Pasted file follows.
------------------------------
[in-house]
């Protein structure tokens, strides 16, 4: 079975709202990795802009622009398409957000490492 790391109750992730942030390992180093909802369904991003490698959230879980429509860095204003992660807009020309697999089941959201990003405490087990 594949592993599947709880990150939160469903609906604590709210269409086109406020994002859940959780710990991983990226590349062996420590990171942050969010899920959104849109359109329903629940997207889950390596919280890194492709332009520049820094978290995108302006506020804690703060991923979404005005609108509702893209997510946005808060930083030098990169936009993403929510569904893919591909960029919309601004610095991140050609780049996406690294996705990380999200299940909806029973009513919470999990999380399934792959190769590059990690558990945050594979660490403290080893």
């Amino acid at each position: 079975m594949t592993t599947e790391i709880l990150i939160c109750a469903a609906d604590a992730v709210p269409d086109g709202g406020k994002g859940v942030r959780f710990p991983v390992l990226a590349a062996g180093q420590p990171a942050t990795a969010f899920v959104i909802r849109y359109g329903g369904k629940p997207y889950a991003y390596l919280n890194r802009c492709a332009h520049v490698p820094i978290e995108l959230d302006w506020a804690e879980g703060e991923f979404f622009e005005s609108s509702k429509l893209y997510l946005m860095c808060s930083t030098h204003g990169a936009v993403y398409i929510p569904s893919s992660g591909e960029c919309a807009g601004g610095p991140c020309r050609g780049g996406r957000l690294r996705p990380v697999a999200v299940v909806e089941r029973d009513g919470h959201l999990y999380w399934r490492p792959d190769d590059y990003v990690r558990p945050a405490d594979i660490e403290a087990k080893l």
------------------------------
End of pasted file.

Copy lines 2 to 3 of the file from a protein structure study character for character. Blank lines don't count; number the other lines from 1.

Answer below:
């Protein structure tokens, strides 16, 4: 079975709202990795802009622009398409957000490492 790391109750992730942030390992180093909802369904991003490698959230879980429509860095204003992660807009020309697999089941959201990003405490087990 594949592993599947709880990150939160469903609906604590709210269409086109406020994002859940959780710990991983990226590349062996420590990171942050969010899920959104849109359109329903629940997207889950390596919280890194492709332009520049820094978290995108302006506020804690703060991923979404005005609108509702893209997510946005808060930083030098990169936009993403929510569904893919591909960029919309601004610095991140050609780049996406690294996705990380999200299940909806029973009513919470999990999380399934792959190769590059990690558990945050594979660490403290080893």
């Amino acid at each position: 079975m594949t592993t599947e790391i709880l990150i939160c109750a469903a609906d604590a992730v709210p269409d086109g709202g406020k994002g859940v942030r959780f710990p991983v390992l990226a590349a062996g180093q420590p990171a942050t990795a969010f899920v959104i909802r849109y359109g329903g369904k629940p997207y889950a991003y390596l919280n890194r802009c492709a332009h520049v490698p820094i978290e995108l959230d302006w506020a804690e879980g703060e991923f979404f622009e005005s609108s509702k429509l893209y997510l946005m860095c808060s930083t030098h204003g990169a936009v993403y398409i929510p569904s893919s992660g591909e960029c919309a807009g601004g610095p991140c020309r050609g780049g996406r957000l690294r996705p990380v697999a999200v299940v909806e089941r029973d009513g919470h959201l999990y999380w399934r490492p792959d190769d590059y990003v990690r558990p945050a405490d594979i660490e403290a087990k080893l």